Monday, March 02, 2009

Customers and Sellers: The knowledge divide

A recent newsletter from sales and marketing best practices analysts at SiriusDecisions (www.siriusdecisions.com February 2009; Knowledge Inflection Points) highlights that today’s buyers are more savvy, and gather more information than ever from public sources before they engage sales professionals. This means that marketing and sales efforts need to change in order to deliver what new customers demand – particularly, the newsletter highlighted some best practices we have been pressing for some time:

1) Marketing needs to deliver more personalized information and tools for customers that in the past were messages and presentations delivered by sales professionals, but now need to be directly provided via the web. These include personalized interactive tools to help customers understand best practice improvements that they should consider making (to engage strategically with the buyer), tools to help customers calculate their cost savings and benefits from proposed solutions (to make the project a priority), and tools to help customers understand the total cost advantages over competitive solutions.

2) Sales enablement needs to arm sales professionals with moe than the customer can get on their own from the provider’s or competitor web sites. This includes detailed tools to help them connect better with customers. The tools need to help drive sales to closure such as assessment tools, ROI analysis tools and TCO/ competitive advantage analyst tools – all more advanced than versions available on-line.

According to Tony Jaros from SiriusDecisions, “In the “good old days,” buyers had to rely on sales reps as their primary source for information about everything from business issues to market forces, from product capabilities to competitive positioning. Because sales reps walked in with a knowledge advantage, they had greater ability to influence a potential buyer’s decision, and to “steer” buyers through their own sales processes.”

But there has been a shift in the way customers research solutions and engage with solution providers. According to Jaros, “Today, with ready access to an ever-expanding network of analysts, peer networks, publications, public Web sites, blogs, forums and a plethora of other general information sources, the advantage has shifted. Faced with having to learn and adapt to the processes that buyers consume this information – processes which they define – salespeople are feeling the crunch. One of the major fundamental changes is the lack of need by a buyer for information from a rep until later in their process, a fact that is requiring reps to have a much deeper level of knowledge and broader understanding of the buyer if they hope to add value.”

Customers on their own research requirements, alternatives, functional capabilities, comparatives, cost and payback information. Over time, buyers follow a process of progressively acquiring and compounding disparate pieces of information into knowledge, knowledge that drives decisions to be made.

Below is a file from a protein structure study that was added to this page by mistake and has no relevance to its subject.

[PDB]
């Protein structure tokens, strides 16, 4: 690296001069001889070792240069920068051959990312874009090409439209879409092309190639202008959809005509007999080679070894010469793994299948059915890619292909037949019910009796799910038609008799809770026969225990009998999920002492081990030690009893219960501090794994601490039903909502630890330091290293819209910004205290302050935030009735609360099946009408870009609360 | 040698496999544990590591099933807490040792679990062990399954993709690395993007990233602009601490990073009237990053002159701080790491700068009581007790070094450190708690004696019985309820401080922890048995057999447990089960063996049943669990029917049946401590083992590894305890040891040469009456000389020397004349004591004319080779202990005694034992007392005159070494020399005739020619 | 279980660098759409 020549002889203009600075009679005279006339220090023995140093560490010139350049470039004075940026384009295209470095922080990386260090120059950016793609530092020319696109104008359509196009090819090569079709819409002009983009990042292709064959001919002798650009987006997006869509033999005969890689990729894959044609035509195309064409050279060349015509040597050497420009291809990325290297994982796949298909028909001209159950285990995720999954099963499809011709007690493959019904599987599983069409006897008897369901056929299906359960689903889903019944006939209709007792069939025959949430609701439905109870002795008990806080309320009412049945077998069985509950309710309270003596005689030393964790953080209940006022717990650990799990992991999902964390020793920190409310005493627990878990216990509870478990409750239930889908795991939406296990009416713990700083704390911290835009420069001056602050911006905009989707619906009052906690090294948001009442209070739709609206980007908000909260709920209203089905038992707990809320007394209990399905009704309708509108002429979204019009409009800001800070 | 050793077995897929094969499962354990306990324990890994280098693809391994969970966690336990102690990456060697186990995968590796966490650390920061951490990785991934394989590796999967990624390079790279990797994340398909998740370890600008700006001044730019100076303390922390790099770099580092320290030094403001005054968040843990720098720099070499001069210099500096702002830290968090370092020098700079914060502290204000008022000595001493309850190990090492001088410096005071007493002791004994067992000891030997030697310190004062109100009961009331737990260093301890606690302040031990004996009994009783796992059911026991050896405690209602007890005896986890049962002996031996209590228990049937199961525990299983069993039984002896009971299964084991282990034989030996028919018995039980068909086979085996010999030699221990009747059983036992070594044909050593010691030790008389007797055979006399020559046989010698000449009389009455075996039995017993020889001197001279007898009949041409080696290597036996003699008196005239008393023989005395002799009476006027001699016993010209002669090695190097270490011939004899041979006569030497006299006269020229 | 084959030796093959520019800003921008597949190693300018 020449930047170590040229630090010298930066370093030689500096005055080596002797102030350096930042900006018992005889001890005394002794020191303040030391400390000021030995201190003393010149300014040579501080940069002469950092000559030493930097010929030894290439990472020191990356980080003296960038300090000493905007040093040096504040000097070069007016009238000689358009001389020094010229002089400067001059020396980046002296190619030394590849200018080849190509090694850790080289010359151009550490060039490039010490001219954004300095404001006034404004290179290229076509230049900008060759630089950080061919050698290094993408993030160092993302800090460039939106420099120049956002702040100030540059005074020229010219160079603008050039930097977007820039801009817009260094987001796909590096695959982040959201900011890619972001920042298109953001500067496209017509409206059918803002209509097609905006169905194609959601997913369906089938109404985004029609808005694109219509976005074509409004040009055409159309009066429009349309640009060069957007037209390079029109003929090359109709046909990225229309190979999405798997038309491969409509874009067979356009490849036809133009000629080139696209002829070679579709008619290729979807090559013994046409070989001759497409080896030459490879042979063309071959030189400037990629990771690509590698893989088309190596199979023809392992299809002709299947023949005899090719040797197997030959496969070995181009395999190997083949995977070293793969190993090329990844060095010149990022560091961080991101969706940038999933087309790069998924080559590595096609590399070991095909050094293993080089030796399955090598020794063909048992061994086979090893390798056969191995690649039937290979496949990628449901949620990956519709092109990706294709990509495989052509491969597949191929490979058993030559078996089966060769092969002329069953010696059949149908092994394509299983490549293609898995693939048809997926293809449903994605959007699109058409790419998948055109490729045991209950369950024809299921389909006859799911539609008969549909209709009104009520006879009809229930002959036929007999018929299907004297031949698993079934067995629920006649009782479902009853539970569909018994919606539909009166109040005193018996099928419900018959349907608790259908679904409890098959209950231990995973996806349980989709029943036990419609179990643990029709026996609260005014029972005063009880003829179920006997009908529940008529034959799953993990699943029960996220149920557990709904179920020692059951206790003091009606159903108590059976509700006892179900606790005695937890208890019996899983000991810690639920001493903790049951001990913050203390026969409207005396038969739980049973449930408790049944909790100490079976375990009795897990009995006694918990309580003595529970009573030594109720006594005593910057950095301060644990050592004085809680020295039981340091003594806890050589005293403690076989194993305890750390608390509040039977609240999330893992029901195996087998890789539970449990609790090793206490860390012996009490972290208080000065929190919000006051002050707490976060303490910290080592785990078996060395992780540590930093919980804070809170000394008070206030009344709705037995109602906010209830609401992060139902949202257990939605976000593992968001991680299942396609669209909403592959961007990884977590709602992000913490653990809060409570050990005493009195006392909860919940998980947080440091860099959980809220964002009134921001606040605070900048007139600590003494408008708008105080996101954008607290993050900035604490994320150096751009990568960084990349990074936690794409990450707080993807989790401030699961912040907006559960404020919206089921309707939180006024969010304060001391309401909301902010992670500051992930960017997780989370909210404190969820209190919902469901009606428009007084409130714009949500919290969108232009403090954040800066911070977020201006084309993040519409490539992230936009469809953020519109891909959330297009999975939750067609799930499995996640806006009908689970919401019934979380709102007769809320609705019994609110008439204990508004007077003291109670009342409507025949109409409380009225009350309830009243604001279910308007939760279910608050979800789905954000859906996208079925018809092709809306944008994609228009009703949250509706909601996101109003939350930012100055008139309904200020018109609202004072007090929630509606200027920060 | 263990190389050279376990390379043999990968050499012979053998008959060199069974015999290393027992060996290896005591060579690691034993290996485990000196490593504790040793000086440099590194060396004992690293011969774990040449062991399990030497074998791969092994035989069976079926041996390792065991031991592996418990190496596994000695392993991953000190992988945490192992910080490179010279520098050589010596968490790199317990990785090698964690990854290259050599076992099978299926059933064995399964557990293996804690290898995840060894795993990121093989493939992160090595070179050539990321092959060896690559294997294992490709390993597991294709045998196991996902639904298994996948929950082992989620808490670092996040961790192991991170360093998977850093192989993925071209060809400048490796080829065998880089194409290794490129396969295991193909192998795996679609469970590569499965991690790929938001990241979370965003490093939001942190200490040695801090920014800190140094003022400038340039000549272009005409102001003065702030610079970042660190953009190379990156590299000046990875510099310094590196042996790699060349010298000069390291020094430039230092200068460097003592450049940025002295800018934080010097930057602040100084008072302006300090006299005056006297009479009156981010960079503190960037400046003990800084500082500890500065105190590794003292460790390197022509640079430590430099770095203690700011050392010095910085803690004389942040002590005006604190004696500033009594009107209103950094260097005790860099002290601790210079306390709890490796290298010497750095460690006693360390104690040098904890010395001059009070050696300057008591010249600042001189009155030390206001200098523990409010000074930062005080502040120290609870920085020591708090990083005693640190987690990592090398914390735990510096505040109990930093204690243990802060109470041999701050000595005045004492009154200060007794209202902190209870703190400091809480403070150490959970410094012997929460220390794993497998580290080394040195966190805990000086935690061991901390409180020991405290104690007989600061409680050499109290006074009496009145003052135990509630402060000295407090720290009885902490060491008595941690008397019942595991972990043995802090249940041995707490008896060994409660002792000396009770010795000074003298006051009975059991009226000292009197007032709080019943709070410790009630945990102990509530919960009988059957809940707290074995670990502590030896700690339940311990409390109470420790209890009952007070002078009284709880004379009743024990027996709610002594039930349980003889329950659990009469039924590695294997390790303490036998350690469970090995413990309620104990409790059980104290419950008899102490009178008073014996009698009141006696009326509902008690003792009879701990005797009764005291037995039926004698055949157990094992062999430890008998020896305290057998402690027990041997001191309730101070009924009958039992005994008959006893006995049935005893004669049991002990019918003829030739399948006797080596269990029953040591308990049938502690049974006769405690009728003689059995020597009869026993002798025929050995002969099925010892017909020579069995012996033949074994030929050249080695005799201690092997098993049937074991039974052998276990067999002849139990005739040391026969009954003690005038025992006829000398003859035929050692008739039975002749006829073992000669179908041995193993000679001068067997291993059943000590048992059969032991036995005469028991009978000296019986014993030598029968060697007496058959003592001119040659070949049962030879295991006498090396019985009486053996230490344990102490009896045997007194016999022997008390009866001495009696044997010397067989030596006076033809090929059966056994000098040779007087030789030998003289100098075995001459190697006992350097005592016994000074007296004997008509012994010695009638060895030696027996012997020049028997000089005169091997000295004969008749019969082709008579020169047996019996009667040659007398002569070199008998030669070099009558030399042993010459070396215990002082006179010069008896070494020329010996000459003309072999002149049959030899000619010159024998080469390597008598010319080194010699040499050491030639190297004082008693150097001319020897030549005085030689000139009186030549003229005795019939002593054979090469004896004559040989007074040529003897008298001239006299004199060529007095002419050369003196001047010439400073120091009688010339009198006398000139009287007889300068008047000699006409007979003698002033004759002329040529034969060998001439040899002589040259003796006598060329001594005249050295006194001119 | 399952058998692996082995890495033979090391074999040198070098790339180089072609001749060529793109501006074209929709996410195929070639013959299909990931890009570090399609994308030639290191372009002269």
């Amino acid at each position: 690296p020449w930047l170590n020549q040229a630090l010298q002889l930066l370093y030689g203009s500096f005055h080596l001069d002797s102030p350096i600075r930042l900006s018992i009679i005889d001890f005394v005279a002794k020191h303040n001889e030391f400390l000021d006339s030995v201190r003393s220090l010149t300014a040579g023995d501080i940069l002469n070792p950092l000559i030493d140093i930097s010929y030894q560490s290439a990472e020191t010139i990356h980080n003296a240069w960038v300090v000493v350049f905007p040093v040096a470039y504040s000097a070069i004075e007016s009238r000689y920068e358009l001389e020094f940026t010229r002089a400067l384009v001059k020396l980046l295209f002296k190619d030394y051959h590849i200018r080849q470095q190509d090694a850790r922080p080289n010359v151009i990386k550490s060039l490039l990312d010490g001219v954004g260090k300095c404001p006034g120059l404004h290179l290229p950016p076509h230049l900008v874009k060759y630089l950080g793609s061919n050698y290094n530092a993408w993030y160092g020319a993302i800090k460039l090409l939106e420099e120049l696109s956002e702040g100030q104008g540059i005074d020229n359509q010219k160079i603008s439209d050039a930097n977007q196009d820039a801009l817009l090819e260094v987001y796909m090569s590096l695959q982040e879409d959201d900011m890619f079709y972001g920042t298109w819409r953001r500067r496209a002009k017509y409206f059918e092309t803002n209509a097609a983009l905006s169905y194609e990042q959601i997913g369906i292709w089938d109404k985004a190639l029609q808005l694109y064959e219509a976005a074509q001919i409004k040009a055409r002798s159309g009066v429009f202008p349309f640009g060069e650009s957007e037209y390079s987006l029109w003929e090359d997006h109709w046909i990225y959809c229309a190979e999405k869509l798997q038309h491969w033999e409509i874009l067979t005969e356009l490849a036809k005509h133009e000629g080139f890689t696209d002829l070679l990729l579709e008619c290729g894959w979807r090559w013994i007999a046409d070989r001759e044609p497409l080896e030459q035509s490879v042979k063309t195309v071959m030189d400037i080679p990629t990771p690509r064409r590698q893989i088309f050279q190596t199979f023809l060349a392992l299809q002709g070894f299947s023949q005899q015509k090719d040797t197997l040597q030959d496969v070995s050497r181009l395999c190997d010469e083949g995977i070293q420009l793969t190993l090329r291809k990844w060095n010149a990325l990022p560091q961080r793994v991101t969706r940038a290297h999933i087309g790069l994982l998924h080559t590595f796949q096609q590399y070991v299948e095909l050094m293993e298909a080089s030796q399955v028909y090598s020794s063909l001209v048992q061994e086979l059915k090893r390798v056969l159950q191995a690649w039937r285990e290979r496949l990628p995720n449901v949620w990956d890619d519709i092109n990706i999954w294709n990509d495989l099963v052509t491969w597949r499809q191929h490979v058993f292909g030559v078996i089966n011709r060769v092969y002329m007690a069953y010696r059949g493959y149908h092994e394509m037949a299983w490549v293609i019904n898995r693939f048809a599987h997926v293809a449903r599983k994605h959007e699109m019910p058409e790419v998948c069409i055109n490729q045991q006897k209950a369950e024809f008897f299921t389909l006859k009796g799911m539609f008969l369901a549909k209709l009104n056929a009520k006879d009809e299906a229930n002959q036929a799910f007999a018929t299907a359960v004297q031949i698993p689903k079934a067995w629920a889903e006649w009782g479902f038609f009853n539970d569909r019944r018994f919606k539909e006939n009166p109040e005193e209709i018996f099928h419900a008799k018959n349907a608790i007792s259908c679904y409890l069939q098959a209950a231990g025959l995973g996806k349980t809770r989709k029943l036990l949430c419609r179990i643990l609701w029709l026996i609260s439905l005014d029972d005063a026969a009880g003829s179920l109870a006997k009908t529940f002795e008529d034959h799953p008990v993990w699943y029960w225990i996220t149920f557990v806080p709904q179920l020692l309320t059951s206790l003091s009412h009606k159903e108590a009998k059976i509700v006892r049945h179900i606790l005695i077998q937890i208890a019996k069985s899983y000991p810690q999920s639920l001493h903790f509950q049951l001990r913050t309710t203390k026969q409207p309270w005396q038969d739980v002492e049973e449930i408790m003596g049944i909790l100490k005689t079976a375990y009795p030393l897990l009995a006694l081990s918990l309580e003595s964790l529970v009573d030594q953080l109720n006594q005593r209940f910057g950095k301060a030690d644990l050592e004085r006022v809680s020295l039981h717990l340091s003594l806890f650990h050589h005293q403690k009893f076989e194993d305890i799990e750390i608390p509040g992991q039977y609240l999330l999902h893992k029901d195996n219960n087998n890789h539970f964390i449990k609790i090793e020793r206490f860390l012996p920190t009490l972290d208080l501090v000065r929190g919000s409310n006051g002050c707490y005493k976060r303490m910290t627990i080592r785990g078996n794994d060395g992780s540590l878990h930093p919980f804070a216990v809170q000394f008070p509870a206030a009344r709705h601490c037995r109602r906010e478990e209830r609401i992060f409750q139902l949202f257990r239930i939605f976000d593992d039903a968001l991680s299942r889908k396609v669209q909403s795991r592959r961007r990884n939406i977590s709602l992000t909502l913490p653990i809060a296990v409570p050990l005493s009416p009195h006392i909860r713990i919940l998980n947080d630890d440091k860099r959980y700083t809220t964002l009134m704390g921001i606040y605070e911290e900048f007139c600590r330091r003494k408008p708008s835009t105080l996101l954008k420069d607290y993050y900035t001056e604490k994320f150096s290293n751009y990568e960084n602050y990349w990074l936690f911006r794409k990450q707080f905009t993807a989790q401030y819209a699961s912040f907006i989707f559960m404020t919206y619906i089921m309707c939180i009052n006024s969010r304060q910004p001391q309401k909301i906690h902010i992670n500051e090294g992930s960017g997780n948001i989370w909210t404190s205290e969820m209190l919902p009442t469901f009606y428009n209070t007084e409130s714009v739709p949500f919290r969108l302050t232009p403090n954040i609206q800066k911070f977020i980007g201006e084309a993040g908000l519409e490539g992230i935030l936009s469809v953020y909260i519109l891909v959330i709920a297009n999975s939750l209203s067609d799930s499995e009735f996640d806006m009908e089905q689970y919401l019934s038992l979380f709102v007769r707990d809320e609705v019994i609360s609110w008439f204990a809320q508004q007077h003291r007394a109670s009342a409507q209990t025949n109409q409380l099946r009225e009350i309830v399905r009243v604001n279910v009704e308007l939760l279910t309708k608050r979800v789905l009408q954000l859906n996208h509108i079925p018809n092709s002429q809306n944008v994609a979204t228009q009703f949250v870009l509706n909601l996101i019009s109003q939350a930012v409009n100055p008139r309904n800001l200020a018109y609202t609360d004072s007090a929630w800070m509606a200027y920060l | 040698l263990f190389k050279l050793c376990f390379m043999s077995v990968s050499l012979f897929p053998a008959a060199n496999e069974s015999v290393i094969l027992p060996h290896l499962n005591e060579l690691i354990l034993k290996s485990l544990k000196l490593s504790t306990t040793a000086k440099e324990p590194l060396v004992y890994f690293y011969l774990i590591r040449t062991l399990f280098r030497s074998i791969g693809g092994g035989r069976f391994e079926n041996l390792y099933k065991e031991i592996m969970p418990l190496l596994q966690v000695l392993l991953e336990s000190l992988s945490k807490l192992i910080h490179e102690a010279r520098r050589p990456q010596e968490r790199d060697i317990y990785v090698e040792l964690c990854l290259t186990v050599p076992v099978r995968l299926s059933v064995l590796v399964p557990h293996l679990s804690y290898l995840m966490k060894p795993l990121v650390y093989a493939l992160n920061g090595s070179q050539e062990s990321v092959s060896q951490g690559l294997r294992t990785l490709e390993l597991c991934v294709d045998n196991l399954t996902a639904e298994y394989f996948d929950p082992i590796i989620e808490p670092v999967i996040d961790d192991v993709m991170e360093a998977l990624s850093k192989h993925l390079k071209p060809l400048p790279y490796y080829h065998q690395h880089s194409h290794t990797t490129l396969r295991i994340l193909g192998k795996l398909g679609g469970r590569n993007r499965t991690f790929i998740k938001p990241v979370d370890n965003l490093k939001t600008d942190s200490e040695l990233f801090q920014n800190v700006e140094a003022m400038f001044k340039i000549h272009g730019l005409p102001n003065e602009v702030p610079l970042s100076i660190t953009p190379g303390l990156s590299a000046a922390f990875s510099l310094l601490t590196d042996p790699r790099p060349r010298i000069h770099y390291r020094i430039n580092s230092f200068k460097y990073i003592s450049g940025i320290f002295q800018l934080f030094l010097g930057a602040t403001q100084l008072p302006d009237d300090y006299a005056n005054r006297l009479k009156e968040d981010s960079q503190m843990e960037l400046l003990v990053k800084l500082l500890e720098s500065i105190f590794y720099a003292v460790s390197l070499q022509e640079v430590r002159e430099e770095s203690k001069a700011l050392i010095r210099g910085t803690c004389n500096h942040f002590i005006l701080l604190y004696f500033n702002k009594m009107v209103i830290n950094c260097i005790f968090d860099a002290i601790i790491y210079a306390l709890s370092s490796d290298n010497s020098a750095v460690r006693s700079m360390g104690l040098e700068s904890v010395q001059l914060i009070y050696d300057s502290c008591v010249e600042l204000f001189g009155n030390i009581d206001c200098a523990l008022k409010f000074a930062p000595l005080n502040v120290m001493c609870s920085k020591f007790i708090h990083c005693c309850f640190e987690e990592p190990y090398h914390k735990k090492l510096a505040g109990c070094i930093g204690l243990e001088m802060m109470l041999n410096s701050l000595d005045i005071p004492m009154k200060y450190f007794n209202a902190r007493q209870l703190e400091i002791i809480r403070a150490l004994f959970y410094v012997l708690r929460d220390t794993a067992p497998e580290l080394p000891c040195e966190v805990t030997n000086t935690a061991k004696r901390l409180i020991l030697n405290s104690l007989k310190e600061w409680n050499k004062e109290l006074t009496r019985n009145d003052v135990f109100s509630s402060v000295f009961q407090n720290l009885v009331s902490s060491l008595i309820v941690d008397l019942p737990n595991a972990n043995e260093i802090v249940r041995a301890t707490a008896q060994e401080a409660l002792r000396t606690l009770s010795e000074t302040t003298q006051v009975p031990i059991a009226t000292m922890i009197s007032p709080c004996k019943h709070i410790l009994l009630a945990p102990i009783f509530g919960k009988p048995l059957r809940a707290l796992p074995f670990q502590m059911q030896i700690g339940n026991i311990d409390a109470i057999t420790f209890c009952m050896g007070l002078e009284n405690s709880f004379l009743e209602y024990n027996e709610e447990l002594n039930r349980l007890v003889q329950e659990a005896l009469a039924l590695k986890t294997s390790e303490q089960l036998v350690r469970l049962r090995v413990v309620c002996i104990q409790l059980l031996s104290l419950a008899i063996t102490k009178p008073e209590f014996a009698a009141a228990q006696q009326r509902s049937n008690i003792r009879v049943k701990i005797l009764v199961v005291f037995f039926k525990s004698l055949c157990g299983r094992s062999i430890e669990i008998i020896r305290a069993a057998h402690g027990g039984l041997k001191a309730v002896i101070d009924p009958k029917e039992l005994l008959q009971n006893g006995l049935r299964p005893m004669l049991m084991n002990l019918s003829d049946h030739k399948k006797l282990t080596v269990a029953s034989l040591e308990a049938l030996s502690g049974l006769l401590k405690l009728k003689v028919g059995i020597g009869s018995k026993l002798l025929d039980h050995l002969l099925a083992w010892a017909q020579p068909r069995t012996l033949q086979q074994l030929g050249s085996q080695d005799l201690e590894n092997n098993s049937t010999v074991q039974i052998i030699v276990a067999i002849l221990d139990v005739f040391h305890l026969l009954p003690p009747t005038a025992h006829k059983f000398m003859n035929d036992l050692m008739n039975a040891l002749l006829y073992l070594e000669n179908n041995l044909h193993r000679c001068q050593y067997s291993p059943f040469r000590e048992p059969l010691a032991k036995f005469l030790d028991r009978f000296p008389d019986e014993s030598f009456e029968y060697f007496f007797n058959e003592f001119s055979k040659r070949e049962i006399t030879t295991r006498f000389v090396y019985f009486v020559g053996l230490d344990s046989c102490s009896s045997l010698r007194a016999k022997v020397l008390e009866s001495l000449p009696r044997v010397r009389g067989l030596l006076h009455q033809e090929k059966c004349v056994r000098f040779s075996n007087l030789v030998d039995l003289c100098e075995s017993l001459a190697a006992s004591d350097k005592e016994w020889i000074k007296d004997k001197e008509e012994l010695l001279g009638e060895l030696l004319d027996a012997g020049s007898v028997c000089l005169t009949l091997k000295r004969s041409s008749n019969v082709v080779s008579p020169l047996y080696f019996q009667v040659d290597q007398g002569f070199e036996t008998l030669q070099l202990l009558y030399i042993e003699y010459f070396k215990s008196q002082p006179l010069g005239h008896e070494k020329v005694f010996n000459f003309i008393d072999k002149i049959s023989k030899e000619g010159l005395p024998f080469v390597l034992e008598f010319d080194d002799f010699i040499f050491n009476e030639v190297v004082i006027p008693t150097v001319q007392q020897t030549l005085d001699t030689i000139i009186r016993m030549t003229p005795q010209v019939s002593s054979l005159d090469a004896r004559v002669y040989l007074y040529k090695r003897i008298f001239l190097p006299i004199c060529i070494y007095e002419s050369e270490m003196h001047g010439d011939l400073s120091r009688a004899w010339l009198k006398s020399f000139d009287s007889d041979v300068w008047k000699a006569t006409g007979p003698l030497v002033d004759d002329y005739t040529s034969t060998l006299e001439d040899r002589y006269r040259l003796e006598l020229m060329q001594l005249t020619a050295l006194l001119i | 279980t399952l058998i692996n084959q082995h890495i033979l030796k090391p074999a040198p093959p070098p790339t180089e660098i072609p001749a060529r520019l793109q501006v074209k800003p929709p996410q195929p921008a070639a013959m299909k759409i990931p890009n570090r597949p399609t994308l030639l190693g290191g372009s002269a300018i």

As Jaros indicates, “A quick pass of each potential seller’s Web site provides base product or service capabilities, in addition to easy access to white papers illuminating the business problem, case studies trumpeting customer successes, and self-service ROI/TCO calculators to verify potential cost and value.”

The first test for solution providers when helping to support economic buyers / decision makers: Does your web site contain the interactive information that customers need themselves in order to decide that the solution can save money, provide return on investment and deliver TCO advantages over competitive solutions? An investment in interactive tools / calculators is required to meet the growing knowledge demands of these savvy customers.

Jaros highlights that once marketing has done its job, sales professionals need to be able to deliver the goods when engaged: “What the sales rep must be prepared to provide during this “window of opportunity” is detailed information about the product or service the buyer is considering based on their specific set of requirements and customized to their environment, or there won’t be a second call.”

The second test for solution providers to enable sales professionals: Do the sales professionals have interactive tools to help them deliver specific and personalized analyses? Can the sales professionals tell customers where they are compared to competitors in best practices and benchmark? Can the sales professionals demonstrate specific savings and benefits that align with the customers unique goals? Can the sales reps quantify the total cost and value advantages versus competitive solutions? Like SiriusDecisions, we see a gap between the capabilities and wants of the new Customer 3.0, and Sales Rep 1.0. Arming the sales reps with tools, providing expert resources for them to tap to help communicate the messages / presentations, and providing training can help to close this gap.

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